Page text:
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Fire Drills – All You Need to Know

Whether you work in an office, retail outlet, school or factory, fire drills are a vital part of your workplace fire safety.

As important as fire alarms, fire extinguishers and fire safety signs, fire drills are an indirect, but equally significant, form of fire protection and aim to protect everyone who works within your commercial building from the devastating consequences of fire.

Therefore, we’ve compiled a quick and simple guide as to why fire drills are so important and how you can carry them out effectively within your workplace.

A Quick Look at Fire Regulations

Fire safety in business or other non-domestic premises typically comes down to the employer, the owner, the landlord, an occupier, or anyone else with control of the premises.

As a responsible person, it’s important to be aware of what your responsibilities are, ensuring that any risks to the health and safety of you, your employees, and anyone visiting the premises are minimised as much as possible.

It is your responsibility to conduct the following practices:

✔️  carry out a fire risk assessment of the premises and review it regularly

✔️  tell staff or their representatives about the risks you’ve identified

✔️  put in place, and maintain, appropriate fire safety measures

✔️  plan for an emergency

✔️  provide staff with information, fire safety instructions and training

The law requires you to have a fire detection and warning system, however the type of system you need will depend on your business and premises. Maintenance and testing of these systems is also required by law, including regular fire drills. But how many fire drills are required by law each year?

How often should a fire drill be performed?

Ideally you should aim to have two fire drills a year, although this may vary depending on what has been set out in your company’s risk assessment.

As a legal minimum, you should carry out at least one fire drill per year and record the results. You must keep the results as part of your fire safety and evacuation plan.

You also need to train new staff when they start work and tell all employees about any new fire risks.

What should a fire drill involve?

Before carrying out the drill it’s often useful to:

  • Inform all employees that a fire drill is going to happen
  • Nominate observers to assess the fire drill, paying attention to the appropriateness of actions
  • Additionally, if there are likely to be any visitors present at the time of the fire drill you should also pre-warn them

Throughout the drill, the ‘responsible person’ and any nominated observers or fire safety wardens should:

  • Keep an eye out for any inappropriate behaviour, such as stopping to collect coats, bags and other personal belongings
  • Closely observe any difficulties experienced by people with disabilities, such as an inability to get out of an exit or get downstairs easily
  • Make sure employees are using the nearest fire escape route, rather than just the exit they’re most familiar with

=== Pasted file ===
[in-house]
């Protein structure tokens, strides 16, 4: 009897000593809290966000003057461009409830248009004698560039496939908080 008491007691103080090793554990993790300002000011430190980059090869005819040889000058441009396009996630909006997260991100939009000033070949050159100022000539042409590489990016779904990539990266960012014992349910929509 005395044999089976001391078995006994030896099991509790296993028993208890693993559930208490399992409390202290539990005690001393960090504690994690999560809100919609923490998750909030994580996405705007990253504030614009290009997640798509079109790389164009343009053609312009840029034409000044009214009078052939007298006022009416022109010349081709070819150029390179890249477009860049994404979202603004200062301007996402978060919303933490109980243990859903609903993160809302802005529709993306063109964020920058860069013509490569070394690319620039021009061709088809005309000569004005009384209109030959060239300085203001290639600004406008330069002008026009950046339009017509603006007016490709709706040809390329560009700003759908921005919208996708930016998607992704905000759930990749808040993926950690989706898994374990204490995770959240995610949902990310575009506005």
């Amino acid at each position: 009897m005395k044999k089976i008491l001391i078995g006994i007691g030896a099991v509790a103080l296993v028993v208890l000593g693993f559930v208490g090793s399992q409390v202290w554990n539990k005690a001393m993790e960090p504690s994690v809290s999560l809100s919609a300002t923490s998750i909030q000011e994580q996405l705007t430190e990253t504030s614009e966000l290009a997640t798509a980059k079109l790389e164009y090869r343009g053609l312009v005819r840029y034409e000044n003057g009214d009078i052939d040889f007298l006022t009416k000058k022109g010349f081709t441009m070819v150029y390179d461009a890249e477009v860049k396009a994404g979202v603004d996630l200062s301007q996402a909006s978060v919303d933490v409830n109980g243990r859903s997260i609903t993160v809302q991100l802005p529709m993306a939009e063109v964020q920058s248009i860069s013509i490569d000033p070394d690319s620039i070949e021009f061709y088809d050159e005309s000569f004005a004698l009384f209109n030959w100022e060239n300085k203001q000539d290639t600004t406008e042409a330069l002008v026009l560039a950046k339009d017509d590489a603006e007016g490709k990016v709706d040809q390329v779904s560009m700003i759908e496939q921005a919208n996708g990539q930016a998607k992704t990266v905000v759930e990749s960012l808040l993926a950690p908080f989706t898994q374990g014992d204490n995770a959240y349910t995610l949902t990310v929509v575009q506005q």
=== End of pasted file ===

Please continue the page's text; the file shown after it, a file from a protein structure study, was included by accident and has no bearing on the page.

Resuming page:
• Pay attention to any difficulties experienced because of the chosen escape routes, such as doors being difficult to open, or exits being blocked
  • Listen closely to the roll call taken once the evacuation has been completed, making sure everyone is present and accounted for and checking for any issues which may arise

After the drill, it’s important the person in charge:

  • Thoroughly and comprehensively logs all details of the fire drill, including how the evacuation procedure went and any inappropriate actions or problems which were noted as a result
  • Any significant findings of the drill should be recorded within the Fire Risk Assessment and reviewed regularly as part of your workplace fire safety
  • Remedial action deemed necessary, such as the installation of additional fire safety signs or fire alarms, should be undertaken by a professional, reputable fire safety company

What is the purpose of a fire drill?

Fire drills are an important part of fire safety procedures for many reasons. Not only do they ensure that all your staff, customers and visitors understand what they need to do if there is a fire, but they also help you test how effective your fire evacuation plan is and to improve certain aspects of your fire provisions.

As well as testing that your fire alarms are working, carrying out a full fire drill will help you to check other equipment such as fire door retainers, and LED emergency lighting.

What to Do Next

Now you’re properly informed about fire drills, isn’t it time you organised your next one?

After the drill, if you notice any faults in your fire alarms or equipment while conducting a drill, TIS can help.

We believe in giving you control. Securing lives and livelihoods, processes and profitability, by building integrated solutions that you can trust.

Working as your partner we share our expertise and deliver the right solutions, built for today and prepared for the future.

Let’s protect what matters, get in touch with TIS today.

5th December 2019

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